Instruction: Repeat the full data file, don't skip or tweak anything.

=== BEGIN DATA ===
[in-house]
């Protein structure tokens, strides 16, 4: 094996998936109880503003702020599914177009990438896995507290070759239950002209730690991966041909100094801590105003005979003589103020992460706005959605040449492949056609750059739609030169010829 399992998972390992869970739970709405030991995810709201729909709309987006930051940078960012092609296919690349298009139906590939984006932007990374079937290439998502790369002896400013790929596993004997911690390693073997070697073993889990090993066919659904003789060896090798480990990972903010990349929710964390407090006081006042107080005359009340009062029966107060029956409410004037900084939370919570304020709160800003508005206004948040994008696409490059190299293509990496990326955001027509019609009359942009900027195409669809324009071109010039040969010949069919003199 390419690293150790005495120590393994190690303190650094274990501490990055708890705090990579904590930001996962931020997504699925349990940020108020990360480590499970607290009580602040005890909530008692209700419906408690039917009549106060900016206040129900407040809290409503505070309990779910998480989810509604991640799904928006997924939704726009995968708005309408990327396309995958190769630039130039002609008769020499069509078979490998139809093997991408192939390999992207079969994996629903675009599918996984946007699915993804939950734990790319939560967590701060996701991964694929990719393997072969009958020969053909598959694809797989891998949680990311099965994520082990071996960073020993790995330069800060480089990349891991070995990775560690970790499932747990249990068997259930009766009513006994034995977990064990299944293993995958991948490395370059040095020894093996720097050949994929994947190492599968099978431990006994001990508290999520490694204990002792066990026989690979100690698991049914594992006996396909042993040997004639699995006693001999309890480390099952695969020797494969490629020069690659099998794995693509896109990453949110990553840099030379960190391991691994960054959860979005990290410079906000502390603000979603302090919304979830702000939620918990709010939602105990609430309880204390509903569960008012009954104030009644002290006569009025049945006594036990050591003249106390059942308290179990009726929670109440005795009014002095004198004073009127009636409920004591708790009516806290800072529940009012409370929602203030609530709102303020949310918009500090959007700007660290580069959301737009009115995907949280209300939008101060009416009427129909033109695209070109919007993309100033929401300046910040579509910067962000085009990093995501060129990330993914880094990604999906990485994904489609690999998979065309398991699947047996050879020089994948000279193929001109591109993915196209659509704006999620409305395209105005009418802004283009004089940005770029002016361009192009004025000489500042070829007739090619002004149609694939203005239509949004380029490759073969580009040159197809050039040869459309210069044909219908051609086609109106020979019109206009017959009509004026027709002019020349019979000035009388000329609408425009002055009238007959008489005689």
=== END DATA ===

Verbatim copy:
[in-house]
């Protein structure tokens, strides 16, 4: 094996998936109880503003702020599914177009990438896995507290070759239950002209730690991966041909100094801590105003005979003589103020992460706005959605040449492949056609750059739609030169010829 399992998972390992869970739970709405030991995810709201729909709309987006930051940078960012092609296919690349298009139906590939984006932007990374079937290439998502790369002896400013790929596993004997911690390693073997070697073993889990090993066919659904003789060896090798480990990972903010990349929710964390407090006081006042107080005359009340009062029966107060029956409410004037900084939370919570304020709160800003508005206004948040994008696409490059190299293509990496990326955001027509019609009359942009900027195409669809324009071109010039040969010949069919003199 390419690293150790005495120590393994190690303190650094274990501490990055708890705090990579904590930001996962931020997504699925349990940020108020990360480590499970607290009580602040005890909530008692209700419906408690039917009549106060900016206040129900407040809290409503505070309990779910998480989810509604991640799904928006997924939704726009995968708005309408990327396309995958190769630039130039002609008769020499069509078979490998139809093997991408192939390999992207079969994996629903675009599918996984946007699915993804939950734990790319939560967590701060996701991964694929990719393997072969009958020969053909598959694809797989891998949680990311099965994520082990071996960073020993790995330069800060480089990349891991070995990775560690970790499932747990249990068997259930009766009513006994034995977990064990299944293993995958991948490395370059040095020894093996720097050949994929994947190492599968099978431990006994001990508290999520490694204990002792066990026989690979100690698991049914594992006996396909042993040997004639699995006693001999309890480390099952695969020797494969490629020069690659099998794995693509896109990453949110990553840099030379960190391991691994960054959860979005990290410079906000502390603000979603302090919304979830702000939620918990709010939602105990609430309880204390509903569960008012009954104030009644002290006569009025049945006594036990050591003249106390059942308290179990009726929670109440005795009014002095004198004073009127009636409920004591708790009516806290800072529940009012409370929602203030609530709102303020949310918009500090959007700007660290580069959301737009009115995907949280209300939008101060009416009427129909033109695209070109919007993309100033929401300046910040579509910067962000085009990093995501060129990330993914880094990604999906990485994904489609690999998979065309398991699947047996050879020089994948000279193929001109591109993915196209659509704006999620409305395209105005009418802004283009004089940005770029002016361009192009004025000489500042070829007739090619002004149609694939203005239509949004380029490759073969580009040159197809050039040869459309210069044909219908051609086609109106020979019109206009017959009509004026027709002019020349019979000035009388000329609408425009002055009238007959008489005689």